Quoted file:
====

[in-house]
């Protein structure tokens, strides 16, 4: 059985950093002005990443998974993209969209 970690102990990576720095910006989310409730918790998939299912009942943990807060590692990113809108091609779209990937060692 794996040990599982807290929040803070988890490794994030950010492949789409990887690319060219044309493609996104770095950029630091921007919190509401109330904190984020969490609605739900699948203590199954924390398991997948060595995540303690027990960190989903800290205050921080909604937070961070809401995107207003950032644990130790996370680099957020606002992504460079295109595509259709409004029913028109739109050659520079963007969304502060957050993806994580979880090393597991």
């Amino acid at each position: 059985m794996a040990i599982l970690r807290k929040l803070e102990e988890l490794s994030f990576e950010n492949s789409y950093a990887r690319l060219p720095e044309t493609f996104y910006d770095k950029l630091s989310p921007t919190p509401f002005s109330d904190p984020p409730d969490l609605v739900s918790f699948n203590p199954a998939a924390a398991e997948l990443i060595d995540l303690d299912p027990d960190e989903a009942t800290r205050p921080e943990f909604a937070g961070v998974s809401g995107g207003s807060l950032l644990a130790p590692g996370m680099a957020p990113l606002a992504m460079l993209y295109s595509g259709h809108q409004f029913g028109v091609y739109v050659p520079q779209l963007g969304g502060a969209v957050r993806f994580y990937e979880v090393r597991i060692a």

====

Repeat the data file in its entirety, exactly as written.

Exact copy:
[in-house]
């Protein structure tokens, strides 16, 4: 059985950093002005990443998974993209969209 970690102990990576720095910006989310409730918790998939299912009942943990807060590692990113809108091609779209990937060692 794996040990599982807290929040803070988890490794994030950010492949789409990887690319060219044309493609996104770095950029630091921007919190509401109330904190984020969490609605739900699948203590199954924390398991997948060595995540303690027990960190989903800290205050921080909604937070961070809401995107207003950032644990130790996370680099957020606002992504460079295109595509259709409004029913028109739109050659520079963007969304502060957050993806994580979880090393597991």
């Amino acid at each position: 059985m794996a040990i599982l970690r807290k929040l803070e102990e988890l490794s994030f990576e950010n492949s789409y950093a990887r690319l060219p720095e044309t493609f996104y910006d770095k950029l630091s989310p921007t919190p509401f002005s109330d904190p984020p409730d969490l609605v739900s918790f699948n203590p199954a998939a924390a398991e997948l990443i060595d995540l303690d299912p027990d960190e989903a009942t800290r205050p921080e943990f909604a937070g961070v998974s809401g995107g207003s807060l950032l644990a130790p590692g996370m680099a957020p990113l606002a992504m460079l993209y295109s595509g259709h809108q409004f029913g028109v091609y739109v050659p520079q779209l963007g969304g502060a969209v957050r993806f994580y990937e979880v090393r597991i060692a």